I am also pleased that DBS Hong Kong operations achieved net profit growth of 33% to $440 million. Most performance ratios of DBS Bank (Hong Kong) were stronger than the Group as a whole. We are pleased with the synergies achieved from the streamlining of branches and staff that have resulted in new revenue opportunities in wealth management sales and better operating efficiency. We continue to sharpen our competitive edge and to enhance our capacity to innovate and provide memorable service to our customers.
We continue to address how best to deploy our pool of excess funds to higher earning assets, and how to efficiently allocate capital to different businesses while judiciously balancing risk with reward. Finally, we continue to control our costs as we invest appropriately and responsibly for growth.
In the first half, DBS’ share price appreciated by a modest 1%, underperforming the Straits Times Index by 11%. But in the second half of the year, DBS' share price increased by 41%, outperforming the Straits Times Index by 20%.
DBS declared an interim dividend at $0.14 per share and a final dividend of $0.16 per share, making a total payout ratio of 36%.
Ernst & Young was appointed the new external auditors at the Annual General Meeting in April 2003, after an overlapping transition with our previous auditors, PriceWaterhouseCoopers. DBS changed external auditors two years earlier than required by our regulators, the Monetary Authority of Singapore. With corporate governance in the public spotlight, we are pleased to have accelerated the change in auditors and to have had two outside parties scrutinise our books, procedures and operations.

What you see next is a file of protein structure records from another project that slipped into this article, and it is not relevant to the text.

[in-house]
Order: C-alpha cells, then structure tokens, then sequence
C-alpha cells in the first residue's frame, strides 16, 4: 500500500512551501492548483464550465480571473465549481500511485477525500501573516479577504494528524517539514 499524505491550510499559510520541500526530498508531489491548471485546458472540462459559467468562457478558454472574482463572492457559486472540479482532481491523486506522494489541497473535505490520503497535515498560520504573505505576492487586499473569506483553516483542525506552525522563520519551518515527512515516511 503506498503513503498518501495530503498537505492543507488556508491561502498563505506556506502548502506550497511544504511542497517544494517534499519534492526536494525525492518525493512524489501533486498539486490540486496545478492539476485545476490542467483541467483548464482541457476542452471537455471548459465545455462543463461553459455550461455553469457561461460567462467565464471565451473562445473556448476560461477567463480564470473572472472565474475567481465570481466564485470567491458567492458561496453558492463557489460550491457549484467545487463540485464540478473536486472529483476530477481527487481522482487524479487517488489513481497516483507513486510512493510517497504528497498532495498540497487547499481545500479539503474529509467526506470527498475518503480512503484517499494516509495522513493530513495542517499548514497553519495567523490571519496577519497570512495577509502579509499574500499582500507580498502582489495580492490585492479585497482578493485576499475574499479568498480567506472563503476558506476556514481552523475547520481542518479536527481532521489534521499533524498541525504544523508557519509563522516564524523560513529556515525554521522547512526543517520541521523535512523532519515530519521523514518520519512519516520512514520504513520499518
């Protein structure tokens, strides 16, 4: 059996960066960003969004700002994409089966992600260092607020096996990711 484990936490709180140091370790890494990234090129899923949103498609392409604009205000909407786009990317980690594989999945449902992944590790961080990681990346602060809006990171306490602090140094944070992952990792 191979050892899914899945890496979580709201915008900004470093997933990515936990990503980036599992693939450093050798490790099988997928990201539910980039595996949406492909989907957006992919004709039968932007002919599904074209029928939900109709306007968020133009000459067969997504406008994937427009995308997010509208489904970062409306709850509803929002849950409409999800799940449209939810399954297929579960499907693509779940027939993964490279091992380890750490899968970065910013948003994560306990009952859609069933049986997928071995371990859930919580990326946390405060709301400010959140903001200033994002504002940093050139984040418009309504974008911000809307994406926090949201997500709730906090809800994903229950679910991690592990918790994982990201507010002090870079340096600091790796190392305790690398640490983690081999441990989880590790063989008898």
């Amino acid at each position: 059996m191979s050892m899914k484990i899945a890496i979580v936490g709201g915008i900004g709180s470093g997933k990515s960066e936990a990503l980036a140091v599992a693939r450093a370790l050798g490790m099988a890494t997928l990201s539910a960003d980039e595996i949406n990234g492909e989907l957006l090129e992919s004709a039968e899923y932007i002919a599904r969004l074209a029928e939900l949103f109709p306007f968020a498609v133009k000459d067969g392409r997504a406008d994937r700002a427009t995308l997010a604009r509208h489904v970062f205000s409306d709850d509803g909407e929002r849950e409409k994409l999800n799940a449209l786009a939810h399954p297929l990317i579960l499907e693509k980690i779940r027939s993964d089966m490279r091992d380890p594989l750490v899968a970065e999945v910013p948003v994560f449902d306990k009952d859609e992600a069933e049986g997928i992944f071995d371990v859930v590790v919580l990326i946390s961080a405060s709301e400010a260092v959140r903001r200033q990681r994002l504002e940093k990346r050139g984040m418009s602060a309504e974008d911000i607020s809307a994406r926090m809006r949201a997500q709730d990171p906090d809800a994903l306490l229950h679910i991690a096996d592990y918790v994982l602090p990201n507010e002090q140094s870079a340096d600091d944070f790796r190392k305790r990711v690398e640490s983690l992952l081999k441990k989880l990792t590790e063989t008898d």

During the year, we also instituted formal Board assessments. While this process is still new, our aim is to improve the effectiveness of our Board oversight, our Board committees, and to improve our ability to deliver on our fiduciary responsibilities to shareholders.
Prospects for 2004
The progress of our businesses in the second half of 2003 is significant enough that we believe this economic recovery is not transient. But we are still in the early stages and there remain risks of global events that can set back the progress made.
For our key markets of Hong Kong and Singapore, we believe that GDP growth, loan growth, interest rates, unemployment, bankruptcy rates and the property markets are likely to see modest improvements from the troughs in 2003.
I would like to express my appreciation to the Board for providing strategic guidance and governance oversight to DBS. I would especially like to thank the two Board members who retired this year. Vice Chairman, Ng Kee Choe, retired this year from both management and the Board after more than 30 years of exceptional service, and Tommy Koh, retired from the DBS board after nine years of service. I am immensely grateful to them for their wise counsel and guidance.
We also welcomed three new Board members: Kwa Chong Seng, Chairman and Managing Director, Exxon Mobil Asia-Pacific, N R Narayana Murthy, Chairman of Infosys Technologies Ltd, and Frank Wong, Vice Chairman of DBS Bank and Chairman of DBS Bank (Hong Kong).
I would again like to thank our staff at all levels and in all our geographies for their dedication and passion without whom we would not have made so much progress over the past few years. I also thank our customers, business partners and shareholders for their continued support. DBS looks forward to serving you better.